How do I use screen readers in Teams? 

Microsoft has a series of articles on using Teams with screen readers starting at:

Note, part of this was written before JAWS changed to turning the virtual pc cursor off by default.  The NASA 508 Compliance Working Group is working with the content writers to get that part updated to not tell people to toggle the virtual pc cursor back on.

A service by Microsoft called the enterprise Disability Answer Desk assists government, business, education and non-governmental organizations  and other enterprise customers with accessibility questions and issue resolution. Reach out to with your questions on Teams for assistance.

There is an issue right now that the Teams product team is working on resolving where it can appear with JAWS or other screen readers that the Teams app is hung because as you tab nothing is read. This most commonly happens after you stop sharing your computer screen but can happen in other scenarios.  If this happens, we have found that pressing Win+up or down arrow to resize the window will resolve the issue.

If this issue is impacting you frequently, using the web version of Teams at, is another solution at this time.

Last, you can get a list of shortcuts in Teams by pressing either control and period at any point or control+e to go to the search box and entering/keys.

Introducing NASA’s Just-in-Time Disability Toolkit for Managers

The Office of Diversity and Equal Opportunity is offering a useful resource for managers, developed by Cornell University: the NASA Just-in-Time Disability Toolkit for Managers.

The Toolkit contains a wealth of quick tips, print-and-go checklists, and other relevant resources to help managers lead a disability-inclusive workforce – at your fingertips. From hiring individuals with disabilities, to effective reasonable accommodations, to psychiatric disabilities, to performance issues – the Disability Toolkit contains 10 tools for disability issues managers typically encounter and is designed to be used in about 10 minutes.

ODEO is pleased to provide this insightful resource to NASA managers! To access the Disability Toolkit for Managers, contact your Center Disability Program Manager.

NASA Earns Highest Employee Engagement Index in Federal Government for Eight Years Running

Congratulations to NASA for achieving the highest employee engagement index in the Federal Government for all large agencies (for the 8th consecutive year)! Impressively, NASA also achieved the number-one ranking in the inclusion index (New IQ) again this year, as the Agency has for each of the six years in which this index has been measured. The New IQ ranking includes all agencies: small, medium, large, and very large agencies!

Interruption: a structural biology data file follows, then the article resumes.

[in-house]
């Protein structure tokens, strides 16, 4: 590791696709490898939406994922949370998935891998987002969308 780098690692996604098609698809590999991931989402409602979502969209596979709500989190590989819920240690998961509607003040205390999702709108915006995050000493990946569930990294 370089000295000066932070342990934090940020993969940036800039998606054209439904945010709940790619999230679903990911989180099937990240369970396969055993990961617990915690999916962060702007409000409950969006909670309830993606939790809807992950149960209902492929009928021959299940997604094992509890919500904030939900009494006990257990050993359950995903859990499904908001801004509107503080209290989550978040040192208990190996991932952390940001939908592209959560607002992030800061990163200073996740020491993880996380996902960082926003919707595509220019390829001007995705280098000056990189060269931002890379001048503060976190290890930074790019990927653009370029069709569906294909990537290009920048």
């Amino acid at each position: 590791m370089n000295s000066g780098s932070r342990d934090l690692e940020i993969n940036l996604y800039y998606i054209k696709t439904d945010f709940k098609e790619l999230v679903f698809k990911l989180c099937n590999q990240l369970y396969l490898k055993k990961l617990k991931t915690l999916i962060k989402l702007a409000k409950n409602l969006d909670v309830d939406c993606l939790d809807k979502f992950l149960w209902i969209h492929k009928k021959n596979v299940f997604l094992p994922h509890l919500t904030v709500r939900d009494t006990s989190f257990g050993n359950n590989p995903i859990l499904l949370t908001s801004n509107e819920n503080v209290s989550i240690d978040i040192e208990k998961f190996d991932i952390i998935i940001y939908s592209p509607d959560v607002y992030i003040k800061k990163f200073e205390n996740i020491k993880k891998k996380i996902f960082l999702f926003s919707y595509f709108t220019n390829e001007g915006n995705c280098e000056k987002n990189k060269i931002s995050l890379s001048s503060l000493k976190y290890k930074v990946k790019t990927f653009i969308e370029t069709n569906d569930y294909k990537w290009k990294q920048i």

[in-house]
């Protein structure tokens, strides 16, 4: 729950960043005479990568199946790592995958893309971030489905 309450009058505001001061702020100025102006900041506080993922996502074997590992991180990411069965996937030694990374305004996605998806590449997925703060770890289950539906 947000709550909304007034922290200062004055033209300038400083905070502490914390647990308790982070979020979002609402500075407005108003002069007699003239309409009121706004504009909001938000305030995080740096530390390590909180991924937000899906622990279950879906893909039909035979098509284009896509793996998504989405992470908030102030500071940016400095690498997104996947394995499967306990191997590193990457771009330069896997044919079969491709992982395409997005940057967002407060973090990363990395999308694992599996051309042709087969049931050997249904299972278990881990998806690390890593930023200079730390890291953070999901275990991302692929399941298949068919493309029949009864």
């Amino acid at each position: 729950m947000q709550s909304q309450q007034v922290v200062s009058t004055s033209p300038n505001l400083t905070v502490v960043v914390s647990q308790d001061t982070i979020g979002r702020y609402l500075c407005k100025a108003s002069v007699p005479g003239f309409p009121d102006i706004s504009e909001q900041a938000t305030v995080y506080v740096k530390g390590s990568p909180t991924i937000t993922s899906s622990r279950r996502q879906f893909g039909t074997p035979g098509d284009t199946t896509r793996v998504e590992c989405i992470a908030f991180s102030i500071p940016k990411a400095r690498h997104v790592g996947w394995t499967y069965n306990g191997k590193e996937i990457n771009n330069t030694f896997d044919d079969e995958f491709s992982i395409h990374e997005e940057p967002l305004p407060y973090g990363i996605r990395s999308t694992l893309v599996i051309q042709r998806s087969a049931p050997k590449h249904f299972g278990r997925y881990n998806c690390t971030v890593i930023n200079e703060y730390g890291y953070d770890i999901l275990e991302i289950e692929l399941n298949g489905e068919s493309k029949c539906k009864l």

The results of the 2019 Government-wide Federal Employee Viewpoint Survey are available at:
OPM FEVS Employee Engagement Indix

and the Government-wide and agency results on the 2019 Inclusion Index is located at:
OPM FEVS Inclusion Index.

Kudos to NASA leadership and the entire NASA team for their commitment to providing Air and Space to all individuals at NASA so our Agency can best accomplish its missions!

NASA is Proud of its Recipients of the Presidential Rank Award

Congratulations to the 19 NASA recipients of the annual Presidential Rank Award, which honors a small portion of the Federal government’s top career employees for extraordinary performance.

This is a highly coveted award and a marvelous recognition of superb performance over the course of these individuals’ careers. The Civil Service Reform Act of 1978 established the Presidential Rank Awards Program to recognize a select group of career members with a sustained record of exceptional performance.

NASA’s awardees include:
Distinguished Executive Recipients: Charles P. Dovale, Janet L. Kavandi, Amanda M. Mitskevich, Ralph R. Roe, and Eugene L. Tu
Meritorious Executive Recipients: Michael D. Bicay, Derrick J. Cheston, Lisa M. Colloredo, Karen C. Feldstein, Felicia L. Jones, Thomas V. McCarthy, Susan M. Motil, James L. Reuter, Audrey Denise Robinson, Stephen T. Shih, Kenneth O. Todd, Marcus A. Watkins, and Calvin F. Williams
Meritorious Professional Recipients: James B. Garvin

The NASA workforce can take pride in the exceptional recognition received by NASA’s leaders with the knowledge that it is a reflection of teamwork across the Agency.

The Senior Executives Association will honor the winners at a ceremony in downtown Washington, D.C., on December 17 Francis Collins, director of the National Institutes of Health, will keynote the event.